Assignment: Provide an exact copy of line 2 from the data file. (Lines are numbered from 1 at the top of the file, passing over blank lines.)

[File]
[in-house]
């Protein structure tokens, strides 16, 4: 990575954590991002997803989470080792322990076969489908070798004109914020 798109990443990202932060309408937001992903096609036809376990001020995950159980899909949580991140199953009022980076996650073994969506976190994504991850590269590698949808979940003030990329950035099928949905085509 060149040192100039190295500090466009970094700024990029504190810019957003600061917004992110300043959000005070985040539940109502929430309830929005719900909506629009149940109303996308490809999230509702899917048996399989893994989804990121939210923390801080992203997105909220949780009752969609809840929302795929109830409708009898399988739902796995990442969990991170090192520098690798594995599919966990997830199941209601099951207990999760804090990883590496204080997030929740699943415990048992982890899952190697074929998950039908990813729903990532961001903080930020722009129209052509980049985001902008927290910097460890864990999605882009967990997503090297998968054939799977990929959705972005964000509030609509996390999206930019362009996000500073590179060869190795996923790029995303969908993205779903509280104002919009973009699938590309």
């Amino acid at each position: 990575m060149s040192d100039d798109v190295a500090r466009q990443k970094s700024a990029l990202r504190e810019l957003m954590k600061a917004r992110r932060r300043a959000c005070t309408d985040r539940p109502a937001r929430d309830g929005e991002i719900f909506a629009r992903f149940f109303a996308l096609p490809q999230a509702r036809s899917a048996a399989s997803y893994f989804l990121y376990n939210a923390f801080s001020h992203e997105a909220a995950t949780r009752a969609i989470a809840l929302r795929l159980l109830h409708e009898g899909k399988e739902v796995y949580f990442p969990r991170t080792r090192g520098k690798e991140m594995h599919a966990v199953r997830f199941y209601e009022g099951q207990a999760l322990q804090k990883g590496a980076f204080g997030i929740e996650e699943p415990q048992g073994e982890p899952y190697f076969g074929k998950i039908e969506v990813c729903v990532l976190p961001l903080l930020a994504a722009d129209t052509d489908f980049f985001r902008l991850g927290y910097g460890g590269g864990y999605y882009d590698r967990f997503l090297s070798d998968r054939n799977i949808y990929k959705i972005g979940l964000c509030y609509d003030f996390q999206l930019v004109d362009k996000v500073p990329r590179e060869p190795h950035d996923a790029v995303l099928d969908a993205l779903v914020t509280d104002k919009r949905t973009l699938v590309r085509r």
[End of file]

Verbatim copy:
């Protein structure tokens, strides 16, 4: 990575954590991002997803989470080792322990076969489908070798004109914020 798109990443990202932060309408937001992903096609036809376990001020995950159980899909949580991140199953009022980076996650073994969506976190994504991850590269590698949808979940003030990329950035099928949905085509 060149040192100039190295500090466009970094700024990029504190810019957003600061917004992110300043959000005070985040539940109502929430309830929005719900909506629009149940109303996308490809999230509702899917048996399989893994989804990121939210923390801080992203997105909220949780009752969609809840929302795929109830409708009898399988739902796995990442969990991170090192520098690798594995599919966990997830199941209601099951207990999760804090990883590496204080997030929740699943415990048992982890899952190697074929998950039908990813729903990532961001903080930020722009129209052509980049985001902008927290910097460890864990999605882009967990997503090297998968054939799977990929959705972005964000509030609509996390999206930019362009996000500073590179060869190795996923790029995303969908993205779903509280104002919009973009699938590309």